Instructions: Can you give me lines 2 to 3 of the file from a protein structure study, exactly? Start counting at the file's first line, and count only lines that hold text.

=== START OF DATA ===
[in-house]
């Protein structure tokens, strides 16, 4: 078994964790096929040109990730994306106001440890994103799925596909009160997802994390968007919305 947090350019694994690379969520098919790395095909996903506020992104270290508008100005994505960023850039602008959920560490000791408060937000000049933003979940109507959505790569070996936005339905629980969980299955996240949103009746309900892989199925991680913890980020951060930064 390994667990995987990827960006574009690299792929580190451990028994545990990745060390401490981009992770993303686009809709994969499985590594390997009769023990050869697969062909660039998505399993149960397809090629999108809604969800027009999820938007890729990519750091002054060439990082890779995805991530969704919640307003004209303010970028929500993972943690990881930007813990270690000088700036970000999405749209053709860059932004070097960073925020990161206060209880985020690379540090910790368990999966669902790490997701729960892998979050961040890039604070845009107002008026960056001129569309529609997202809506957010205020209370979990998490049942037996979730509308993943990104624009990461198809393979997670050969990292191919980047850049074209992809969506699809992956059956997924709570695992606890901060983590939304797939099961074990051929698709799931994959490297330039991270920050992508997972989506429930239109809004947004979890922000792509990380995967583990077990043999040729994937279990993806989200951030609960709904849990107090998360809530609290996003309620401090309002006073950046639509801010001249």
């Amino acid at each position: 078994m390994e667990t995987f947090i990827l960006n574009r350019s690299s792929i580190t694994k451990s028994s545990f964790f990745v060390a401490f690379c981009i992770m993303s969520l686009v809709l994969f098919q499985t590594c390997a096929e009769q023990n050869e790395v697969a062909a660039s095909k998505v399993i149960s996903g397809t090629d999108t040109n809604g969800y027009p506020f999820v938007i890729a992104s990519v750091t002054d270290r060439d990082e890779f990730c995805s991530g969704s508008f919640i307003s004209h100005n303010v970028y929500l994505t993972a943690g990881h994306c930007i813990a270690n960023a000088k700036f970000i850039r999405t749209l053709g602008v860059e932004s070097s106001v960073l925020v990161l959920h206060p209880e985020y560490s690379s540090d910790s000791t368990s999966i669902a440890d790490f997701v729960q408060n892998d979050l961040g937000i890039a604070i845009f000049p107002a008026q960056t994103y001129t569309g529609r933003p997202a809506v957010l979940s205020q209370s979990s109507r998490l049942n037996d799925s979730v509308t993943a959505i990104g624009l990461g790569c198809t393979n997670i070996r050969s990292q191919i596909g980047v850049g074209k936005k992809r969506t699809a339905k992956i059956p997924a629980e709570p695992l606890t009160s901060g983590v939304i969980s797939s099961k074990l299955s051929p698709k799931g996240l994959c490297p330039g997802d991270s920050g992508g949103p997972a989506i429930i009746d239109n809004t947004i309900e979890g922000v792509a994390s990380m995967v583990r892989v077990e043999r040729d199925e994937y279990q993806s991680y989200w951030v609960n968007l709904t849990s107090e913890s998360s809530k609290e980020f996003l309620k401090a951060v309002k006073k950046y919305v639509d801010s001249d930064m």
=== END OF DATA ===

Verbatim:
């Protein structure tokens, strides 16, 4: 078994964790096929040109990730994306106001440890994103799925596909009160997802994390968007919305 947090350019694994690379969520098919790395095909996903506020992104270290508008100005994505960023850039602008959920560490000791408060937000000049933003979940109507959505790569070996936005339905629980969980299955996240949103009746309900892989199925991680913890980020951060930064 390994667990995987990827960006574009690299792929580190451990028994545990990745060390401490981009992770993303686009809709994969499985590594390997009769023990050869697969062909660039998505399993149960397809090629999108809604969800027009999820938007890729990519750091002054060439990082890779995805991530969704919640307003004209303010970028929500993972943690990881930007813990270690000088700036970000999405749209053709860059932004070097960073925020990161206060209880985020690379540090910790368990999966669902790490997701729960892998979050961040890039604070845009107002008026960056001129569309529609997202809506957010205020209370979990998490049942037996979730509308993943990104624009990461198809393979997670050969990292191919980047850049074209992809969506699809992956059956997924709570695992606890901060983590939304797939099961074990051929698709799931994959490297330039991270920050992508997972989506429930239109809004947004979890922000792509990380995967583990077990043999040729994937279990993806989200951030609960709904849990107090998360809530609290996003309620401090309002006073950046639509801010001249």
């Amino acid at each position: 078994m390994e667990t995987f947090i990827l960006n574009r350019s690299s792929i580190t694994k451990s028994s545990f964790f990745v060390a401490f690379c981009i992770m993303s969520l686009v809709l994969f098919q499985t590594c390997a096929e009769q023990n050869e790395v697969a062909a660039s095909k998505v399993i149960s996903g397809t090629d999108t040109n809604g969800y027009p506020f999820v938007i890729a992104s990519v750091t002054d270290r060439d990082e890779f990730c995805s991530g969704s508008f919640i307003s004209h100005n303010v970028y929500l994505t993972a943690g990881h994306c930007i813990a270690n960023a000088k700036f970000i850039r999405t749209l053709g602008v860059e932004s070097s106001v960073l925020v990161l959920h206060p209880e985020y560490s690379s540090d910790s000791t368990s999966i669902a440890d790490f997701v729960q408060n892998d979050l961040g937000i890039a604070i845009f000049p107002a008026q960056t994103y001129t569309g529609r933003p997202a809506v957010l979940s205020q209370s979990s109507r998490l049942n037996d799925s979730v509308t993943a959505i990104g624009l990461g790569c198809t393979n997670i070996r050969s990292q191919i596909g980047v850049g074209k936005k992809r969506t699809a339905k992956i059956p997924a629980e709570p695992l606890t009160s901060g983590v939304i969980s797939s099961k074990l299955s051929p698709k799931g996240l994959c490297p330039g997802d991270s920050g992508g949103p997972a989506i429930i009746d239109n809004t947004i309900e979890g922000v792509a994390s990380m995967v583990r892989v077990e043999r040729d199925e994937y279990q993806s991680y989200w951030v609960n968007l709904t849990s107090e913890s998360s809530k609290e980020f996003l309620k401090a951060v309002k006073k950046y919305v639509d801010s001249d930064m």